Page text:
‘I didn’t mean to imply that you were spoilt. I appreciate the Mondelli name has been a mixed blessing for you.’
‘And the Markos name?’ she said, glad to be able to turn the conversation onto him. ‘Has that been a mixed blessing for you?’
He raised a shoulder. ‘The Markos name is nothing special. It doesn’t stand for anything.’
‘Yes, it does. It stands for hard work, determination and guts.’
‘Rocco told me you got into Columbia on a scholarship. That alone tells me how hard you’ve had to work to get where you are.’
‘We all have our crosses to bear, whatever background we’re born into,’ he said quietly. He tapped on the dividing window. Amidst a hail of tooting horns, the car came to a stop. ‘We will walk from here.’
* * *
The taverna was exactly what Alessandra had been hoping for. Set off the beaten track, its marble tables with checked paper table-cloths were crammed inside and out, every one of them taken. Inside, a man played an accordion, the music only just audible above the raucous noise of the patrons, while pictures of celebrities lined the walls in haphazard fashion above empty bottles of wine with melted candles rammed into them.
Just as she was thinking they would never get a table, a balding man of about sixty wearing a white apron stretched around possibly the largest pot belly she’d ever seen ambled over to them, his arms outstretched. In a flurry of Greek, he pulled Christian into a tight embrace, slapping kisses on his cheeks, all of which Christian returned before stepping back and putting an arm around Alessandra’s waist.
‘Mikolaj—Alessandra,’ he said, before adding, ‘Mikolaj doesn’t speak any English or Italian, agapi mou.’
Her offered hand was ignored as she was wrenched from Christian’s hold and yanked into Mikolaj’s embrace, which finished with an affectionate ruffle of her hair, much as if she were a child.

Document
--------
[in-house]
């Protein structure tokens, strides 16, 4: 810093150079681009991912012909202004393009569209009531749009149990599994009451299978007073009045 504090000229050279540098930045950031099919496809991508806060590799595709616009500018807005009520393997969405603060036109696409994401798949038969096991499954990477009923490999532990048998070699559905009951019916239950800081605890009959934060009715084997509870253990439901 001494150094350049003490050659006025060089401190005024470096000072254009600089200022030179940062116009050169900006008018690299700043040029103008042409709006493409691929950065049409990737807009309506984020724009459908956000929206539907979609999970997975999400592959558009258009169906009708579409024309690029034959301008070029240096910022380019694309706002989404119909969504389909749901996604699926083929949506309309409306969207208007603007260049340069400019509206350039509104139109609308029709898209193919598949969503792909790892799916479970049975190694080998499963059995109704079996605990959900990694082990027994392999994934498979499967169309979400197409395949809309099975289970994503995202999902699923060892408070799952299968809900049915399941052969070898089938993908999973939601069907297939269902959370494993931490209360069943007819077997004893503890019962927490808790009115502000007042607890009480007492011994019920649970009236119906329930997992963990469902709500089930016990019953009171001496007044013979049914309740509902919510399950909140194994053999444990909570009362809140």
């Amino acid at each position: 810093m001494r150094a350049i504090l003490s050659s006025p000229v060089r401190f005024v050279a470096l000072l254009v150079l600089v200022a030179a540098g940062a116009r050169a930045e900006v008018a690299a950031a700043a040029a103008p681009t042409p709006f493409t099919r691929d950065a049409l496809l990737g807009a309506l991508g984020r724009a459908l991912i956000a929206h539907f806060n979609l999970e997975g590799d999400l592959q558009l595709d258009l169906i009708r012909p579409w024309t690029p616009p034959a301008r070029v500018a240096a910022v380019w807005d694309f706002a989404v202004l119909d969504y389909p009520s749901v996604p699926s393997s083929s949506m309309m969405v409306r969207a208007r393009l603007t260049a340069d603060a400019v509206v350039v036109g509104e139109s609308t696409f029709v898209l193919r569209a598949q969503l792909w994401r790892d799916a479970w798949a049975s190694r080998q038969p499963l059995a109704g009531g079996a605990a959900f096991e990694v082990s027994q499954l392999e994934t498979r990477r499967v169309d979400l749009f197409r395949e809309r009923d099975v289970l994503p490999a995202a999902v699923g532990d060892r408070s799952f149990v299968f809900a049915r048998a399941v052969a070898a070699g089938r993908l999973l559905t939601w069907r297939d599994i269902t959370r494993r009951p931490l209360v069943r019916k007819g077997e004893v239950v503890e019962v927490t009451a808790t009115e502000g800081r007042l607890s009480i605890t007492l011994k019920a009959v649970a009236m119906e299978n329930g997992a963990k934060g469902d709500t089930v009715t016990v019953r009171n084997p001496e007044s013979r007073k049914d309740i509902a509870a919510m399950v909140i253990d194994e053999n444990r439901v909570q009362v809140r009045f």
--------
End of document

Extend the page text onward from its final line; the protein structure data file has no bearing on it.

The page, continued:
A small table materialised for them against the far wall. Mikolaj pulled the chair back for her, fussing over her until he was certain she was sitting comfortably—although how comfortable anyone could be when crammed like a sardine was debatable. He plonked a laminated menu in front of her then ruffled her hair again for good measure before disappearing into the throng.
Christian took the seat opposite. The table was so small his long legs brushed against hers. She waited for him to move them but realised there was literally nowhere else for them to go unless he twisted to the side and tripped up all the waiting staff.
She craned her neck around, trying to ignore the heat brushing up her legs. ‘This place is wonderful.’
He raised his eyebrows. ‘You like it?’
She nodded. ‘This is exactly how I imagined a Greek restaurant to be. You can feel the energy—you don’t get that in high-class restaurants.’
His eyes crinkled. Seeing it made her realise how tense he’d been up to that point. Although unfailingly polite, a barrier had been put up. Was it being here, in his home city, that had caused its construction? Or had she been so wrapped up in her own problems that she hadn’t fully appreciated the effect their situation was having on him? Or a combination of both?
‘The best thing about this place apart from the food?’ he said. ‘It’s tourist-proof—all the people in here are locals.’
‘Don’t tell me you own it?’
‘No. This is all Mikolaj’s.’
‘Is it always this busy?’ It was a Monday evening, hardly the busiest night of the dining week.
Alessandra looked down at the menu. It was all in Greek.
‘I can recommend the stiffado,’ Christian said. ‘Beef stewed in a wine and tomato sauce. The stuffed courgettes are good too.’
‘Can I have both?’
He laughed. ‘You can have whatever you like. It’s all good.’
‘Have you eaten everything on the menu?’
‘A dozen times each.’
‘No wonder Mikolaj treated you like his long-lost son.’